COVID-19, the flu and RSV (Respiratory Syncytial Virus) are all contagious viruses that cause respiratory illnesses, and all diseases spread worldwide. Understanding how they differ in symptoms, transmission, prevention, and treatment is beneficial to minimizing the spread and helpful when determining the next steps you should take if you or someone in your family is experiencing symptoms.
COVID-19 and flu can cause a fever, cough, body aches, fatigue, and headache. Symptoms can be mild or severe. Both COVID-19 and flu can result in pneumonia, which is inflammation of the lungs in which air sacs fill with pus and may become solid. If you are experiencing any of these symptoms, call your healthcare provider.
Respiratory Syncytial Virus (RSV) is a common and contagious virus that infects the respiratory tract. It's most common in children under the age of two, but elderly people can also become infected.
Symptoms of RSV include:
"RSV often looks like a cold at the beginning and then usually gets progressively worse," said Beth Ann Orlowski, DO, FAAP, Chief of Pediatrics at Newark Wayne Hospital.
COVID-19, flu and RSV are spread from person to person through droplets in the air when an infected person sneezes, coughs, or talks in close proximity.
COVID-19: COVID-19 spreads easily and sustainably in a community, according to the Centers for Disease Control and Prevention (CDC). There is no current evidence to suggest that people can get COVID-19 by eating or handling food, or drinking water. In addition, there is no evidence to suggest that the new coronavirus is spread by mosquitoes or ticks.
Flu: People with the flu are most contagious in the first three to four days after symptoms begin. However, healthy adults may sometimes infect others one day before symptoms show and up to five to seven days after becoming ill.
RSV: RSV is often spread by children in daycare or a learning environment where children are in close contact with each other. Adults can also spread it to children, and vice versa.
COVID-19: Anti-viral medications are currently being tested to see if they can reduce or eliminate symptoms of COVID-19. If you are experiencing symptoms of COVID-19 or have tested positive, speak with your healthcare provider about over-the-counter medications that may be able to reduce the severity of symptoms.
Flu: Flu symptoms can be treated with certain anti-viral medications. During the 2019/2020 flu season, the CDC recommended four FDA-approved anti-viral drugs to treat flu:
Check with your healthcare provider before taking anti-viral medications.
RSV: There are many different ways to treat RSV, and treatments depend on the severity of the infection. Over-the-counter medication can help bring down a fever and fluids can help rehydrate the body. Humidification is often used to thin the mucus and open the airways, oxygen helps with breathing, and saline solution and albuterol (inhaler) have also been successful.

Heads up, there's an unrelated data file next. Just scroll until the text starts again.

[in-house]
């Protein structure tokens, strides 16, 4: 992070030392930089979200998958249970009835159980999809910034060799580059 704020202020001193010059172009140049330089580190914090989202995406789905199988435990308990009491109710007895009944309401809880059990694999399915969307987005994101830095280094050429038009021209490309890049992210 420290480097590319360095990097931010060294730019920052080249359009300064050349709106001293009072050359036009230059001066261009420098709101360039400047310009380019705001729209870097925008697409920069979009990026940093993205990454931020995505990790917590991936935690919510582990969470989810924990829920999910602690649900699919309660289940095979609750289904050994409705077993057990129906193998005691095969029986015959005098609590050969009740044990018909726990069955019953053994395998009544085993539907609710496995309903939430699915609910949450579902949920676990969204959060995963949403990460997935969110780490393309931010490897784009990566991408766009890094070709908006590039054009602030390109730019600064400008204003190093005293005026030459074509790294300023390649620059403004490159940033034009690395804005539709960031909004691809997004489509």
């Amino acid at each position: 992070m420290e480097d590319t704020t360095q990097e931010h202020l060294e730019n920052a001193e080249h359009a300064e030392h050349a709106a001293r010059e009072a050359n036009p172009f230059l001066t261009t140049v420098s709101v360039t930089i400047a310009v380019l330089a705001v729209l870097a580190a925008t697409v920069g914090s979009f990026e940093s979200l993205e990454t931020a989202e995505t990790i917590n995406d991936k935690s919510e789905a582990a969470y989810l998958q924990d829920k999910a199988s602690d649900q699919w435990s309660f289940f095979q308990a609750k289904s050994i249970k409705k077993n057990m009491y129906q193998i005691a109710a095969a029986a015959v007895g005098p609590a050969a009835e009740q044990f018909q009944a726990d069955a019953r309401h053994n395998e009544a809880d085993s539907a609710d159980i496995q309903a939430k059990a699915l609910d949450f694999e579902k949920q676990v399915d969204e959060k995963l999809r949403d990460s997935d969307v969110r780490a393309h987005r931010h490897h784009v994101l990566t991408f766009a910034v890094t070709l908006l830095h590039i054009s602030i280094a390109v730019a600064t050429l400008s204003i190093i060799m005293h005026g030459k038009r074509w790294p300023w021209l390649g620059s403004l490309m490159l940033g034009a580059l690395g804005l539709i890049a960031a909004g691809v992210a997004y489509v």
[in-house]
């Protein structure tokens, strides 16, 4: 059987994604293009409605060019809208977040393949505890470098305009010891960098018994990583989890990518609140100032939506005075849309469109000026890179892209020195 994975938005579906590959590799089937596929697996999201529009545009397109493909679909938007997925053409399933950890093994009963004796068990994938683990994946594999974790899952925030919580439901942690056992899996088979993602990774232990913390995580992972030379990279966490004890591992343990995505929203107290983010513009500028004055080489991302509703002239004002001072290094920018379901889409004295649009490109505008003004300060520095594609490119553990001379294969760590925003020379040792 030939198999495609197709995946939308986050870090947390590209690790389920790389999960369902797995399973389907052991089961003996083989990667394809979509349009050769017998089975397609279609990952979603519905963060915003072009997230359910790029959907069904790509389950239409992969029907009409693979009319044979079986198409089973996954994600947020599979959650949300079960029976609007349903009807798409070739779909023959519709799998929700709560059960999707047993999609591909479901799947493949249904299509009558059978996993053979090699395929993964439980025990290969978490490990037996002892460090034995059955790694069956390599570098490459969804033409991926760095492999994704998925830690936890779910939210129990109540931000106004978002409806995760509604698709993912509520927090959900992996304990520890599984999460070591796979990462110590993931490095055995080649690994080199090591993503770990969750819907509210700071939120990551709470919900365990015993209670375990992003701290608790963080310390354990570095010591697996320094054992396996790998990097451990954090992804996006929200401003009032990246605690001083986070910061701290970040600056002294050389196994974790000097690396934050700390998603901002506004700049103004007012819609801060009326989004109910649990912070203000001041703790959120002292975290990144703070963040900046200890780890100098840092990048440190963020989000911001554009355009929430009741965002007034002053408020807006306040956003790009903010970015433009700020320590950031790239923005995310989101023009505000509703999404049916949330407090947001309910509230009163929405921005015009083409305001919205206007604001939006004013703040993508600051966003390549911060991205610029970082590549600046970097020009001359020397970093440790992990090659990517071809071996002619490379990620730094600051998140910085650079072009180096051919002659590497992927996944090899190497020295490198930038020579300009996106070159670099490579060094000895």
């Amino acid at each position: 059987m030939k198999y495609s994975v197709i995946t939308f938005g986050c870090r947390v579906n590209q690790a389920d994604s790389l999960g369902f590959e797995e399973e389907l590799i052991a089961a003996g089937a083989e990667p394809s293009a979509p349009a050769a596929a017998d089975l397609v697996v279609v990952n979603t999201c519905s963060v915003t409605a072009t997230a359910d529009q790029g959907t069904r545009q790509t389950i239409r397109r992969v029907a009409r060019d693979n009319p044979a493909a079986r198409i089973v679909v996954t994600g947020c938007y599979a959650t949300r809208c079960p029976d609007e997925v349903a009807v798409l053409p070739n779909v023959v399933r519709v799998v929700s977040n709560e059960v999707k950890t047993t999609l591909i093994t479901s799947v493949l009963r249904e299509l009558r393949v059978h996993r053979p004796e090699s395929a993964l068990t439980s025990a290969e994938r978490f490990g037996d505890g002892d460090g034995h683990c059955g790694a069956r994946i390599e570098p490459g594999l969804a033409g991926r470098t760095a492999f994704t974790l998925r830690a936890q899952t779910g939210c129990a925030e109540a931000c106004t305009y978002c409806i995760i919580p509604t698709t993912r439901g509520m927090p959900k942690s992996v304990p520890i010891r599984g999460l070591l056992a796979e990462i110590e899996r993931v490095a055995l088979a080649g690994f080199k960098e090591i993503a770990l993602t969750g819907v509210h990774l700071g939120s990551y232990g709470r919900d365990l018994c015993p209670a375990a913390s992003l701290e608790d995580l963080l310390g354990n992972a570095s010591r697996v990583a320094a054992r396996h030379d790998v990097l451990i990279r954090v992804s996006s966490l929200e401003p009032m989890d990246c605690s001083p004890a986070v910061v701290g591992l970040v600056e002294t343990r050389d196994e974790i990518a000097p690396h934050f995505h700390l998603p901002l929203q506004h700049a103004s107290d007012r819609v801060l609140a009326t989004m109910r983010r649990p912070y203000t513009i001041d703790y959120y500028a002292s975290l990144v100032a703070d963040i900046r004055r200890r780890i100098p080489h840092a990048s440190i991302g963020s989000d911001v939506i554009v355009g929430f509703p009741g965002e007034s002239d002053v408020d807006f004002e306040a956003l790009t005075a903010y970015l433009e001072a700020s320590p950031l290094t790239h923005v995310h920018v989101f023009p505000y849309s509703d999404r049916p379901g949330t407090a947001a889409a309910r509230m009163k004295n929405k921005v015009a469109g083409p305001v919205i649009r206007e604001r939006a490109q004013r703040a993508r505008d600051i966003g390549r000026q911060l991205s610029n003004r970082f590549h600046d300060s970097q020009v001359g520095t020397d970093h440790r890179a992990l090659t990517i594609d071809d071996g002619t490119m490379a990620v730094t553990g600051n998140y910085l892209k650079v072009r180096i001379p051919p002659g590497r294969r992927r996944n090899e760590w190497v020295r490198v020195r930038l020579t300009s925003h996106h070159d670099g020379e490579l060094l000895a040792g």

"Little kids don't know how to get rid of the mucus secretions, so our treatments help with that," Dr. Orlowski said.
You can lower your risk of contracting COVID-19, influenza, and RSV by:
*Children under the age of two should not wear a mask. Anyone in close contact with a child under two should wear a mask.
COVID-19: There are four different COVID-19 vaccines available. Children as young as 6 months are eligible to receive the vaccine, which provides strong immune protection and helps to prevent severe illness, hospitalization, and death in both pediatric and adult patients.
Read more about the COVID-19 vaccines and boosters
Flu: There is an effective vaccine available to help prevent and reduce the severity of many dangerous types of the flu. Receiving the flu shot not only reduces your chances of getting the flu, but it also reduces the severity of the flu if you were to contract the virus.
"It's always important to get the flu shot, but this year it's essential to keep people out of the hospital and healthcare facilities that may be simultaneously dealing with the COVID-19 pandemic," said Emil Lesho, DO, Infection Disease Specialist at Rochester Regional Health.
RSV: There is a vaccine for RSV, but it is often reserved for premature newborn babies and children with compromised immune systems.
Seasonal allergies start to impact people as winter winds down and spring comes into bloom. If you suffer from allergies, it's important to be able to recognize if it is your allergies that have struck and not the new coronavirus or the flu.
“Symptoms of allergies and viral infections can often be difficult to differentiate,” said Syed Mustafa, MD, Allergy Specialist at Rochester Regional Health.
“Some key differences are that viral infections should last days, not weeks or months, like allergies. Symptoms accompanied with a fever would suggest a viral infection, whereas symptoms like sneezing and itchy nose or eyes would suggest allergies.”
If sneezing, coughing, runny nose, and itchy eyes last longer than a week, call your local healthcare provider.
Learn all the differences between coronavirus and seasonal allergies
As people of all ages remain at risk of COVID-19, flu, RSV, and other common infections, it is important to take the following precautions:
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